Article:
Must-know: Challenges in investment banking



Investment banking challenges

Risk in investment banking comes primarily from prop book trading. Generally, such trading involves leveraging—ratio of trading assets to owner’s equity—on capital. When a firm takes on very high leverage and the trade turns out to be a loss, it can wipe out a bank’s entire profits and capital very quickly. During the sub-prime crisis, the collapse of Lehman Brothers—the largest bankruptcy filing in U.S. history—was due to leveraged trading.

Leverage ratios of Goldman Sachs and Morgan Stanley

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Some banks with poor internal control processes may also face problems from employees who are able to circumvent the system and gamble on the firm’s capital. This can lead to large losses. In some extreme cases it might lead to the collapse of a bank. Barings Bank, one of the oldest investment banks in the world, collapsed due to a rogue trader called Nick Lesson.

Many investment banks also sell options to their clients. They earn premium income from selling options. However, it also exposes a firm to potentially huge liabilities which can be more than bank’s profits and capital.

Investment banks that focus solely on the advisory fee as a revenue stream and avoid leveraged trading are largely playing on markets and the economy doing well. However, when things go downhill they can face a substantial decrease in revenue. While such banks don’t carry high risks, their revenue might be irregular depending on the strength of the capital market and the economy.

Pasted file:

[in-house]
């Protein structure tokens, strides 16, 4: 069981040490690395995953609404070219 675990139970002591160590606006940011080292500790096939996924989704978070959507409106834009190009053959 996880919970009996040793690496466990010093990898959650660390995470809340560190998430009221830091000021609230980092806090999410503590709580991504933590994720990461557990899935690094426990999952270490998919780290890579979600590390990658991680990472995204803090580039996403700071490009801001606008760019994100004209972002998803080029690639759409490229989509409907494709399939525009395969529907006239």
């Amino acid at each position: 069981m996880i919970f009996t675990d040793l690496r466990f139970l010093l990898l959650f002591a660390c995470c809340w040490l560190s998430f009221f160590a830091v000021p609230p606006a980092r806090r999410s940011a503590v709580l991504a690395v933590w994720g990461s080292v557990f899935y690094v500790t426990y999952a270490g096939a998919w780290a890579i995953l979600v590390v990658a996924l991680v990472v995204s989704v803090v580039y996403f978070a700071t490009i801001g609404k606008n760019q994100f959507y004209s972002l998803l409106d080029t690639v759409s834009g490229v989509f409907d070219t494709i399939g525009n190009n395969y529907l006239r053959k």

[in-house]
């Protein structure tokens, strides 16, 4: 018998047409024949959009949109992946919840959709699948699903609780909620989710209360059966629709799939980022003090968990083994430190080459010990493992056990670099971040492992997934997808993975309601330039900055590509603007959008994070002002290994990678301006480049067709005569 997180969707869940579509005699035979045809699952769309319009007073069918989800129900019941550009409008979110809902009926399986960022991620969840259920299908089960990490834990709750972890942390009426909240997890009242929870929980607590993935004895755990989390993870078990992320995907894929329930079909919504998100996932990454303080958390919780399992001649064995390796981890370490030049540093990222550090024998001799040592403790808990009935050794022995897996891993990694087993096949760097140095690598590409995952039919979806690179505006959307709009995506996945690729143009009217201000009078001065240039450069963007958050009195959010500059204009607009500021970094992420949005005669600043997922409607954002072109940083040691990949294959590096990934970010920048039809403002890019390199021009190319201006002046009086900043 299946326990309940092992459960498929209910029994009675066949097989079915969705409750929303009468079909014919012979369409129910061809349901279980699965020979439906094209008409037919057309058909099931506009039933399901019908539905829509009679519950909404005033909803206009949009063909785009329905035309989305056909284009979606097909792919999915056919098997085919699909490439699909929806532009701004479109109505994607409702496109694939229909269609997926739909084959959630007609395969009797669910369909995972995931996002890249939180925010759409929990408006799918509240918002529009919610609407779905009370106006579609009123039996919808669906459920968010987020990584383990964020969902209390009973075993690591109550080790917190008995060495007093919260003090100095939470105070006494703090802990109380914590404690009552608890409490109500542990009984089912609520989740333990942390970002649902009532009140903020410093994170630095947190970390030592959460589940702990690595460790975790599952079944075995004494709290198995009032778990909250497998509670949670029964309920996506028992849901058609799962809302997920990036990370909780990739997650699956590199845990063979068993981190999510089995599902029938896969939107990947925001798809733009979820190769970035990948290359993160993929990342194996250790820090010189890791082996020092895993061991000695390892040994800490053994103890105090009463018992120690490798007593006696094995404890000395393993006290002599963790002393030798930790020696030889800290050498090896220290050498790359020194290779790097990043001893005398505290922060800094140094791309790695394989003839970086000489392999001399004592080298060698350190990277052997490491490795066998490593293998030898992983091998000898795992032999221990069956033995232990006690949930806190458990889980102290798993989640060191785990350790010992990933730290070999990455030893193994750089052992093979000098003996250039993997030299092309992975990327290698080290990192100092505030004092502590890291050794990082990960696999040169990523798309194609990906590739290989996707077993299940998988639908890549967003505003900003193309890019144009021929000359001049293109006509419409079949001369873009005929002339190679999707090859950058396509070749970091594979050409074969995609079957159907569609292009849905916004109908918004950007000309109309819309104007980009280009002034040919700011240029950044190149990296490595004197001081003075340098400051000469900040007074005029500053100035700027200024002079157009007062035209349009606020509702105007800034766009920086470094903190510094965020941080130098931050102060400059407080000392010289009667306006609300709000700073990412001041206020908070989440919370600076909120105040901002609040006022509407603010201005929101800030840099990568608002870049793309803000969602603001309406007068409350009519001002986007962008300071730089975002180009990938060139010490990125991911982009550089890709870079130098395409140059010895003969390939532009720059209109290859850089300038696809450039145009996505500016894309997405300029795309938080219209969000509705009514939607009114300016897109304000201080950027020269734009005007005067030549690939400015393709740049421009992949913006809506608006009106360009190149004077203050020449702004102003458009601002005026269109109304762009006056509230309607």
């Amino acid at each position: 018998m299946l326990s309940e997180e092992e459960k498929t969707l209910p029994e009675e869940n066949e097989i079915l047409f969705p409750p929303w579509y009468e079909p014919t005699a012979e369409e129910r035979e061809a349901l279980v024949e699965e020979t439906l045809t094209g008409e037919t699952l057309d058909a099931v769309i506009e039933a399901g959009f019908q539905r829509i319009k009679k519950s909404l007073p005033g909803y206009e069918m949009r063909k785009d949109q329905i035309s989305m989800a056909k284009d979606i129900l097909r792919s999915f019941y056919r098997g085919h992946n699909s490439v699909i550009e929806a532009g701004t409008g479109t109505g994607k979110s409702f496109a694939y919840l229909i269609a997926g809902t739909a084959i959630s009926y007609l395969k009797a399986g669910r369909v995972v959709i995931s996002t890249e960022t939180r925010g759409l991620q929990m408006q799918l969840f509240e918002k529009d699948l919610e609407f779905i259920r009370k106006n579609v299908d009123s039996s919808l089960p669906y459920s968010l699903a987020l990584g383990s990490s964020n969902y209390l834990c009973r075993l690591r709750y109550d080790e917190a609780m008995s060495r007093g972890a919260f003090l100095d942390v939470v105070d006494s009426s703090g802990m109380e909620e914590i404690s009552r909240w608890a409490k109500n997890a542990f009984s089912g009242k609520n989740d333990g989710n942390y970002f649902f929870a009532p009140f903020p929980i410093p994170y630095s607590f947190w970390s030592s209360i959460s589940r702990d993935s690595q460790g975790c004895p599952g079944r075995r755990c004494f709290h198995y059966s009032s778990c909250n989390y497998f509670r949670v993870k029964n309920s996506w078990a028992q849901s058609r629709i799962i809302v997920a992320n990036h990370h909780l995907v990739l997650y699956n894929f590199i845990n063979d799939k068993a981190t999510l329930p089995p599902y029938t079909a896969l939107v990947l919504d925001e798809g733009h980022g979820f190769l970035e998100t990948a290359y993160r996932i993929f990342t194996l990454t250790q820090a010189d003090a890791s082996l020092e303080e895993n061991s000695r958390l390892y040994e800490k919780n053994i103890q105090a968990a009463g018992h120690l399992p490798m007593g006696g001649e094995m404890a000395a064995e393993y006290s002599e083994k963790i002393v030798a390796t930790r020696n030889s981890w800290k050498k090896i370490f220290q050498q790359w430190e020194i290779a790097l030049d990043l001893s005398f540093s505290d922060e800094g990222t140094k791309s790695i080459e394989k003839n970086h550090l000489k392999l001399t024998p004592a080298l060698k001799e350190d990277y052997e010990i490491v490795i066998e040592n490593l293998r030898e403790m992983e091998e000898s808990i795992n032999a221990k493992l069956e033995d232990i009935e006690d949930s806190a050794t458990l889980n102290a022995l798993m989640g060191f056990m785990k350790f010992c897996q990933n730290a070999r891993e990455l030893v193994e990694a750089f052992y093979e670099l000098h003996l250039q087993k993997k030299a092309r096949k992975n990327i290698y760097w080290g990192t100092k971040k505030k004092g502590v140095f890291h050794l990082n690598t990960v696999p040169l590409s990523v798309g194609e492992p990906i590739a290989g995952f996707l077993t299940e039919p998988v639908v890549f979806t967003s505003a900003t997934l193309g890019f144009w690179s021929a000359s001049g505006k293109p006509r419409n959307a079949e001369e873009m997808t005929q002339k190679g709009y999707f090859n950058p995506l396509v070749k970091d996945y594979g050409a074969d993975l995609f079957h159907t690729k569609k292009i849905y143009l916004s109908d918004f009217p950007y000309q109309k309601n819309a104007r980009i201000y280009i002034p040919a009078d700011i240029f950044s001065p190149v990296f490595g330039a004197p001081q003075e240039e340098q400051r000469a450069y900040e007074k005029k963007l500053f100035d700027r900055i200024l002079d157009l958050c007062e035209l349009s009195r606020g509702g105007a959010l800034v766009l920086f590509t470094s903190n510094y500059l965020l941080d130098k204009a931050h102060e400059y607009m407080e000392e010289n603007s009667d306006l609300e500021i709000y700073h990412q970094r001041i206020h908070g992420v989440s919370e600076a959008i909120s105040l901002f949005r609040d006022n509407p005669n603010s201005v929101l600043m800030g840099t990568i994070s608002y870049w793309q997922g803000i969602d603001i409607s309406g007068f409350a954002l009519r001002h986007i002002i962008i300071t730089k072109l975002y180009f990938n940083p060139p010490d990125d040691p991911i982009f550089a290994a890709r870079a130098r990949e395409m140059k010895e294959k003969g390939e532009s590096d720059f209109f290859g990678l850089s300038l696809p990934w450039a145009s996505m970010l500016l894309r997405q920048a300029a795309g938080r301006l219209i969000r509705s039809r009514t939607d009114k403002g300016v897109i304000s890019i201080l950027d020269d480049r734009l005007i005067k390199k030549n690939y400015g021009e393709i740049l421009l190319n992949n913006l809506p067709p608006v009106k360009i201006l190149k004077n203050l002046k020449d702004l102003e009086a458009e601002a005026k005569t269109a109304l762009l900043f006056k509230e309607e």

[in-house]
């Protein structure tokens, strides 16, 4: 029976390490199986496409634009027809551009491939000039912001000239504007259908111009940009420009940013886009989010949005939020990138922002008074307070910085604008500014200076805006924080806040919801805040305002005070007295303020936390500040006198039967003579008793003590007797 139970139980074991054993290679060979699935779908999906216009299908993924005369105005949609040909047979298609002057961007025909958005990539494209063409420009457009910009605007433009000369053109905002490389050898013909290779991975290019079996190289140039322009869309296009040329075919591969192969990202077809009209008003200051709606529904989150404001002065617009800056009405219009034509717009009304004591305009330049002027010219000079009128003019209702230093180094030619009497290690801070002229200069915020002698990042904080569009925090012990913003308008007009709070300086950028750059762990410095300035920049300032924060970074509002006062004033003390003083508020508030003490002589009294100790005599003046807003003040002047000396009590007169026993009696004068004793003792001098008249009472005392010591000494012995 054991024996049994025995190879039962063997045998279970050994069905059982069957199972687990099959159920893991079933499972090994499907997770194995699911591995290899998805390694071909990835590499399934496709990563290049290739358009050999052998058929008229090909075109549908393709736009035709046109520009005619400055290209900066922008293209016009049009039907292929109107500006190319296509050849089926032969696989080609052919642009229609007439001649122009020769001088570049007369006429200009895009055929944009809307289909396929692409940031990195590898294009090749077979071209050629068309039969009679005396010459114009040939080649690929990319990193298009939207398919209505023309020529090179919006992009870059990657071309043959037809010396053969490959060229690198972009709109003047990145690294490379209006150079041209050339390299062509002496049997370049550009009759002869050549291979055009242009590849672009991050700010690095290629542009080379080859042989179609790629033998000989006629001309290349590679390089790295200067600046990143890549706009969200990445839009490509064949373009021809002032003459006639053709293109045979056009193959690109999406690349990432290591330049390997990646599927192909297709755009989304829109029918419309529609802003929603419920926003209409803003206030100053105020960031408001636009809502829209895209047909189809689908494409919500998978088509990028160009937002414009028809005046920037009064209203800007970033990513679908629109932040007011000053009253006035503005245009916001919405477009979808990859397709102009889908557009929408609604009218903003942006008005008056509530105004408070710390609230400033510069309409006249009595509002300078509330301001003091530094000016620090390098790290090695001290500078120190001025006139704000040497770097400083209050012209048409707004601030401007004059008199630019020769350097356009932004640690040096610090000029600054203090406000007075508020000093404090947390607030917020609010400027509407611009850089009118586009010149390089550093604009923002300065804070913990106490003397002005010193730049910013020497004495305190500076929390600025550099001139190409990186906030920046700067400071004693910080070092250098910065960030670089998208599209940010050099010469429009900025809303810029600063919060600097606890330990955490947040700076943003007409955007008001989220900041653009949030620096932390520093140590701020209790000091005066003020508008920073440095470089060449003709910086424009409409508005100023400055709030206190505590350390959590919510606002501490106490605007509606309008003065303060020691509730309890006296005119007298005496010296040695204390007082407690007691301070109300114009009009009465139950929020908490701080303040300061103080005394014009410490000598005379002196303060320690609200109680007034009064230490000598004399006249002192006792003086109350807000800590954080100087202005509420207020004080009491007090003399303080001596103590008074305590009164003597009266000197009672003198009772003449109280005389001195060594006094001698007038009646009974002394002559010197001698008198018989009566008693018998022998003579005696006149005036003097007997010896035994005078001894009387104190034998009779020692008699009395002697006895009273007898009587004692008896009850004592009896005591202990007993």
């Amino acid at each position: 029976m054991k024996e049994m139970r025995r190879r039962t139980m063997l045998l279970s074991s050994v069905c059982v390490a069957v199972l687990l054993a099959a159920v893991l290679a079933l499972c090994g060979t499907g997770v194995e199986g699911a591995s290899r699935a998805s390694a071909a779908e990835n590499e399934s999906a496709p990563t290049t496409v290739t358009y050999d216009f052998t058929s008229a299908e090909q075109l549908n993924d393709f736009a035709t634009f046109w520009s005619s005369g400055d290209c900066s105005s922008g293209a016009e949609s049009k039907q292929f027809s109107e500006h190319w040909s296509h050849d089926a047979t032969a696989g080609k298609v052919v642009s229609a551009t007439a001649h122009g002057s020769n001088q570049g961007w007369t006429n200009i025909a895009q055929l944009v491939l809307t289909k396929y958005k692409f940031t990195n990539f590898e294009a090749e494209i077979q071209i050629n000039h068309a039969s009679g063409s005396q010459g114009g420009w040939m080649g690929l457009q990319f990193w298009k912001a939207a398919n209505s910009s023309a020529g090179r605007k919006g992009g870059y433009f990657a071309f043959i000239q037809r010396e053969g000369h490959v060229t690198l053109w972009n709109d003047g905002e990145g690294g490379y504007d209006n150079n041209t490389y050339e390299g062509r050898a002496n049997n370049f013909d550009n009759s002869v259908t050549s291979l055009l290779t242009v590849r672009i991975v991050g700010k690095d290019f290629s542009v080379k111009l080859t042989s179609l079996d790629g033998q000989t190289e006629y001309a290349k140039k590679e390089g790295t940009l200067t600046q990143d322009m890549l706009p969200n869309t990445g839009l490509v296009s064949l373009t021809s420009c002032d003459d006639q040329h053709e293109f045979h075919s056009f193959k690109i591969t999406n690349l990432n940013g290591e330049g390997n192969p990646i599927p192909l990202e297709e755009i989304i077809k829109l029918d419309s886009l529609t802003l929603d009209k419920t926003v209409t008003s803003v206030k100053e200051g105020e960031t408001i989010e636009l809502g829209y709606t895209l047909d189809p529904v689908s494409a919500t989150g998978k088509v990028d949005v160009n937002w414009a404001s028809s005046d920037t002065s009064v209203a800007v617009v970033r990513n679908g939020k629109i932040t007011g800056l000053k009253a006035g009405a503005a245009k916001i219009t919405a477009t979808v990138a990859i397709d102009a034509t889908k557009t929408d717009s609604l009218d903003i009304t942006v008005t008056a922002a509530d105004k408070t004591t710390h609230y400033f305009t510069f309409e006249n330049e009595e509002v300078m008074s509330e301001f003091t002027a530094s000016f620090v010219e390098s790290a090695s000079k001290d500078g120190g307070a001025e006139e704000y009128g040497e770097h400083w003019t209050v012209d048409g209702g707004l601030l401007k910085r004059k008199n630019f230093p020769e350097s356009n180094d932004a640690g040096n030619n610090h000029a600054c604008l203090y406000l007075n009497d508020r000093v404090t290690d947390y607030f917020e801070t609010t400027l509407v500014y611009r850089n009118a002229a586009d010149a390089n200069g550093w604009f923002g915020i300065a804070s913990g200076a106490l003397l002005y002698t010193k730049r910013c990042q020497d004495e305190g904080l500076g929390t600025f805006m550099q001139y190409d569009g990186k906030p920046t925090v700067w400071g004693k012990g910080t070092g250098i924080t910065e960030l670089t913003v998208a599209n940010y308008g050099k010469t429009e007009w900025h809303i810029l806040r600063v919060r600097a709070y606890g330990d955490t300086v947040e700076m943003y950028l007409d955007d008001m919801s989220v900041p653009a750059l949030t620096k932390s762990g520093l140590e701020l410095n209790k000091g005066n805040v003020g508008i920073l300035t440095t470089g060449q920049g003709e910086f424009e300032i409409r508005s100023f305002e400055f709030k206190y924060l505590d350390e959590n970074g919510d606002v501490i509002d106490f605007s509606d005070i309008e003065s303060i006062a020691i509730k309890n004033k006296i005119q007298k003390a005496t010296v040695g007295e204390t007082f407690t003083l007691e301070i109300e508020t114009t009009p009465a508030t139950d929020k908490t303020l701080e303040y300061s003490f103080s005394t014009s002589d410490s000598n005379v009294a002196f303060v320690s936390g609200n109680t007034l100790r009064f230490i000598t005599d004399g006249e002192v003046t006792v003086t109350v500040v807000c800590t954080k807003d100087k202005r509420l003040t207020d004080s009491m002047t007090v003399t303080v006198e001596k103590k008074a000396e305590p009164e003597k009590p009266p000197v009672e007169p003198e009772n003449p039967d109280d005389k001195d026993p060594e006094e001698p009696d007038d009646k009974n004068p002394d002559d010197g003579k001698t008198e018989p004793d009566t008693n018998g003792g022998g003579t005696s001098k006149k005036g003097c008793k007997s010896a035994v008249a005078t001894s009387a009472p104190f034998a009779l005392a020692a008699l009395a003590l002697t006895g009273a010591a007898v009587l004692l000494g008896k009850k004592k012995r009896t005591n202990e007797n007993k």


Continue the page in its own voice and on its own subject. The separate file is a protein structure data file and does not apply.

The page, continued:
The failure of large and respected banks like Lehman Brothers, Bear Stearns, Merrill Lynch, and Wachovia during the sub-prime crisis should serve as a timely reminder of the risks in investment banking. As a result, it’s essential for an investment bank to have excellent internal audit systems and superior risk management. It also needs prudent leverage. Then an investment bank can only hope to have sustainable future growth. All investment banks like Goldman Sachs (GS), Lazard (LAZ), Morgan Stanley (MS), Legg Mason (LM), or investment banks in an exchange-traded fund (or ETF) like the Financial Select Sector SPDR FD (XLF) face one or more of the risks discussed above.

We’ll focus on custodian banks in the next part in this series.


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